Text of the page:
The Greek Slave casts were carved using a pointing machine, a mechanical device of rods and clamps invented in the eighteenth century. Using this machine, sculptors could accurately transfer, and then reproduce in stone, the dimensions of a full-sized plaster model like the one Powers crafted for the Greek Slave.

For the exhibition, Lemmey had a sculptor use a modern pointing machine to duplicate in marble a plaster model of the Greek Slave from the museum’s Powers archive. The plaster head, the new marble reproduction, and the pointing machine are all presented side by side to help the viewer understand this unfamiliar and complicated process.

The clients who ordered the Greek Slave casts had no qualms about buying a statue identical to those owned by Powers’s other patrons. One purchaser requested minor changes so his statue would not be exactly like the other replicas, but this is a very small detail.

There is, in fact, no original Greek Slave, not even the first one made in Powers’s workshop, because all, including that one, are reproduced, via a pointing machine, from the same matrix, the plaster model on display in this exhibition. One can think of the model as a sort of die from which all the replicas were made; the last one was completed (without a commission) a full twenty-two years after the first was exhibited in London.

Powers’s own contribution to the making of the Greek Slave was the plaster model. Usually such models were first sculpted in clay. Then the clay model was used to make a plaster model, which would be the source for replication.

In Powers’s day, the clay models were expected to be based on men and women who sat for the sculptor, and not on the much easier to make life casts taken from their bodies. This was a practice frowned upon because it needed much less artistic skill, a sort of shortcut. But a plaster cast of just the Greek Slave’s left arm and hand from the Powers archive bears the unmistakable imprints of human skin, indicating that he may have used life casts for at least part of thestatue.

Hiram Powers, Mold of a Child’sHand, 1840-50, plaster, Smithsonian American Art Museum, Museum purchase in memory of Ralph Cross Johnson.

Powers was a majordomo who employed a group of highly specialized assistants to do the actual carving. One would do the rough work of blocking out the statue from the marble slab, another would carve the hair, another the drapery, and so forth.

This process, alien to modern ideas about works of art being the product of one mind and one set of hands, is a time-honored practice (like the workshop system) of Western art stretching back to the Renaissance and beyond.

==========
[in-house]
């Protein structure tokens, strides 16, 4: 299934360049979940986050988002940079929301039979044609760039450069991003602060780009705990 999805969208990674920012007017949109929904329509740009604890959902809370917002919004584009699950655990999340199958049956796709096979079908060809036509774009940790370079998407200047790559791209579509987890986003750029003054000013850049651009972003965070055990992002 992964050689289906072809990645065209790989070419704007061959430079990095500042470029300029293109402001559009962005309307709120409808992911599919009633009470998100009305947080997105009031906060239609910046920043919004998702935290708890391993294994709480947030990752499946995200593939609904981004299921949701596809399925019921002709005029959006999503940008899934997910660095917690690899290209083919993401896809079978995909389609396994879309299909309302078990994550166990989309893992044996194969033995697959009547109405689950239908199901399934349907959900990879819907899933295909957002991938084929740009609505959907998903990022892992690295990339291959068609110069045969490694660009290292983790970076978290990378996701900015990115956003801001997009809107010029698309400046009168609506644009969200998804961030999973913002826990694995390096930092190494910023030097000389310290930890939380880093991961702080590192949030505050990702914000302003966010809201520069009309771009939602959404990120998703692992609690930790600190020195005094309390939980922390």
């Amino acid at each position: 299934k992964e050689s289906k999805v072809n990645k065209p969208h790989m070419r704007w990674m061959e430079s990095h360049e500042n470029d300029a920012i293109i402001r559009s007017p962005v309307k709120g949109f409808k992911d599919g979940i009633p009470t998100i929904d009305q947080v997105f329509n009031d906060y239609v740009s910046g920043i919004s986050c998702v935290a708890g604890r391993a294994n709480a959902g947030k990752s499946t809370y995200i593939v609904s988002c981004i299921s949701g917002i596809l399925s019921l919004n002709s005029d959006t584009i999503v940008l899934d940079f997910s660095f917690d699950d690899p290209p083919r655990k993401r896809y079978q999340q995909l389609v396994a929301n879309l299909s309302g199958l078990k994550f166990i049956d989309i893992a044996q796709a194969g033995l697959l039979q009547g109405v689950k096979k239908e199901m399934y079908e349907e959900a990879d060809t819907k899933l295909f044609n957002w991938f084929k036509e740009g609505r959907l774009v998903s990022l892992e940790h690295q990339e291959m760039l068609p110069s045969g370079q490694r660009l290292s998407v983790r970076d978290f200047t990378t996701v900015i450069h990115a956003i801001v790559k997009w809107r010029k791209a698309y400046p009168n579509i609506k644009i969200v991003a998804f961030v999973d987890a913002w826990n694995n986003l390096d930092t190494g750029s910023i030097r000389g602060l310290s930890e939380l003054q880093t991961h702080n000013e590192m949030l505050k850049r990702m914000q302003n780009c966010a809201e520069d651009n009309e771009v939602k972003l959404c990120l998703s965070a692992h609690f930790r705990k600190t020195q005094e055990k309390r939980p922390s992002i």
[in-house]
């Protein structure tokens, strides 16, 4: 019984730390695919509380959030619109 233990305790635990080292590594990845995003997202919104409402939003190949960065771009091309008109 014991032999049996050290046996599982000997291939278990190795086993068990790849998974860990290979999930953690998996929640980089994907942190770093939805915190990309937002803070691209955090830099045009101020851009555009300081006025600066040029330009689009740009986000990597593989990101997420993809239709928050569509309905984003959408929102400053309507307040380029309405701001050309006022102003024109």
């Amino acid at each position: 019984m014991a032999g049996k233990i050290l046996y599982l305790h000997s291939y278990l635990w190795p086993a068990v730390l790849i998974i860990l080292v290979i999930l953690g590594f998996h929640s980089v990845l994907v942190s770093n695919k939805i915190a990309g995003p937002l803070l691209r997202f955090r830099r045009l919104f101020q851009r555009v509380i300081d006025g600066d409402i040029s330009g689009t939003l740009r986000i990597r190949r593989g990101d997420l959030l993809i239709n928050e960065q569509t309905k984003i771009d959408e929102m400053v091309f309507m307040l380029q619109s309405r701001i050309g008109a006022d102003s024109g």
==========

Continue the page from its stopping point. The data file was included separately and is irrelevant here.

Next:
The exhibition features a group of the original carving tools employed by Powers’s assistants, along with several large calipers (used to measure proportions) from his workshop. Next to the tools are modern versions of the same instruments; very little has changed in their size and shape. The various cuts these tools make are seen in pieces of marble placed next to them. This is an excellent demonstration of how these tools were used to carve the Greek Slaves from rough block to finished product.

Powers was a talented mechanical inventor who used his studio workshop to make the tools he and his assistants used. He received patents for a number of tools, including a new type of vise; that patent application is also in the exhibition.

Also displayed are bust-length versions of the Greek Slave. The demand for smaller, cheaper types was great, and over 100 examples of the bust-length version exist. Powers’s studio also sold a two-thirds version of the Greek Slave.

Capitalizing on the statue’s fame, Minton and Company began marketing tabletop replicas in Parian porcelain (made from the original with a miniature pointing machine) as early as 1848. Other reduced replicas were made in plaster, stone, and bronze, all testaments to the fame of the original.

“Measured Perfection: Hiram Powers’ Greek Slave” is a rewarding exhibition, lacking only one thing: a marble version of the statue to compare with the full-sized plaster model.

Recently the National Gallery of Art acquired an important Greek Slave (now superbly installed in its own room) from the regrettably defunct Corcoran Gallery. This statue was purchased in the 1850s by William Wilson Corcoran, the wealthy Washington banker and Confederate sympathizer who originally displayed it in a special gallery in his museum (now the Smithsonian’s Renwick Gallery) across from the White House.

It’s a shame that this Greek Slave couldn’t be in the SAAM exhibition so that it could be reunited and compared to the plaster model, which gave it birth.

Fortunately the National Gallery is only a few blocks away and it’s well worth the short walk.

1 “Measured Perfection: Hiram Powers’ Greek Slave” opened at the Smithsonian American Art Museum, Washington, D.C. on July 3, 2015 and remains on view through February 19, 2017.

This article originally appeared in The New Criterion, Volume 34 Number 4, on page 51